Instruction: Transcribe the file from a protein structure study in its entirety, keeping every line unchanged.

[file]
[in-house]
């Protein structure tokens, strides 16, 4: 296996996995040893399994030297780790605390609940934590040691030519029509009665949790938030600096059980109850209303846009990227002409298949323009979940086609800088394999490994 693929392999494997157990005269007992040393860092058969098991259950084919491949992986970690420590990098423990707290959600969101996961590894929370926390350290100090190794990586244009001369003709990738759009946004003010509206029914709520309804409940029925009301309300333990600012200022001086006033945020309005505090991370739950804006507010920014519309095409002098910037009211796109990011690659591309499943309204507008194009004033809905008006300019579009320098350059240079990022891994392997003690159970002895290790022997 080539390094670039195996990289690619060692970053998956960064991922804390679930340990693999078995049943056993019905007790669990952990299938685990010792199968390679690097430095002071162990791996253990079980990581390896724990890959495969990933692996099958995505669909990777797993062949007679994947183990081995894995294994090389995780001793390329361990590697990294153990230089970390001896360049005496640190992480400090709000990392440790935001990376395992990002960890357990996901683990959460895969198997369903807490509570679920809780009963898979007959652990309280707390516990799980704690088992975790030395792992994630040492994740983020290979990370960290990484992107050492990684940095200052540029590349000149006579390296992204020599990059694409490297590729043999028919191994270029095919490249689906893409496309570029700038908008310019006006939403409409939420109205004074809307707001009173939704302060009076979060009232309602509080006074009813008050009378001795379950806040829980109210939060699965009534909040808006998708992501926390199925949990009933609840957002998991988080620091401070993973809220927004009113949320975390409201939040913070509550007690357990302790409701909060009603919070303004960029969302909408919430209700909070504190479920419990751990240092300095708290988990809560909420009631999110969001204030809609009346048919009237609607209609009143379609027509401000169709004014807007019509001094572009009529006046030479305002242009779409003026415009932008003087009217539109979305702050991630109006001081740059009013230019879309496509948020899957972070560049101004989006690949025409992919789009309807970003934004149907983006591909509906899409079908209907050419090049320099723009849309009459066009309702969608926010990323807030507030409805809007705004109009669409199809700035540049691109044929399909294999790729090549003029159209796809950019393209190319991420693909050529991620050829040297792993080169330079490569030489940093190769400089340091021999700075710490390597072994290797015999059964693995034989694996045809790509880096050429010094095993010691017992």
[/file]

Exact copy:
[in-house]
């Protein structure tokens, strides 16, 4: 296996996995040893399994030297780790605390609940934590040691030519029509009665949790938030600096059980109850209303846009990227002409298949323009979940086609800088394999490994 693929392999494997157990005269007992040393860092058969098991259950084919491949992986970690420590990098423990707290959600969101996961590894929370926390350290100090190794990586244009001369003709990738759009946004003010509206029914709520309804409940029925009301309300333990600012200022001086006033945020309005505090991370739950804006507010920014519309095409002098910037009211796109990011690659591309499943309204507008194009004033809905008006300019579009320098350059240079990022891994392997003690159970002895290790022997 080539390094670039195996990289690619060692970053998956960064991922804390679930340990693999078995049943056993019905007790669990952990299938685990010792199968390679690097430095002071162990791996253990079980990581390896724990890959495969990933692996099958995505669909990777797993062949007679994947183990081995894995294994090389995780001793390329361990590697990294153990230089970390001896360049005496640190992480400090709000990392440790935001990376395992990002960890357990996901683990959460895969198997369903807490509570679920809780009963898979007959652990309280707390516990799980704690088992975790030395792992994630040492994740983020290979990370960290990484992107050492990684940095200052540029590349000149006579390296992204020599990059694409490297590729043999028919191994270029095919490249689906893409496309570029700038908008310019006006939403409409939420109205004074809307707001009173939704302060009076979060009232309602509080006074009813008050009378001795379950806040829980109210939060699965009534909040808006998708992501926390199925949990009933609840957002998991988080620091401070993973809220927004009113949320975390409201939040913070509550007690357990302790409701909060009603919070303004960029969302909408919430209700909070504190479920419990751990240092300095708290988990809560909420009631999110969001204030809609009346048919009237609607209609009143379609027509401000169709004014807007019509001094572009009529006046030479305002242009779409003026415009932008003087009217539109979305702050991630109006001081740059009013230019879309496509948020899957972070560049101004989006690949025409992919789009309807970003934004149907983006591909509906899409079908209907050419090049320099723009849309009459066009309702969608926010990323807030507030409805809007705004109009669409199809700035540049691109044929399909294999790729090549003029159209796809950019393209190319991420693909050529991620050829040297792993080169330079490569030489940093190769400089340091021999700075710490390597072994290797015999059964693995034989694996045809790509880096050429010094095993010691017992």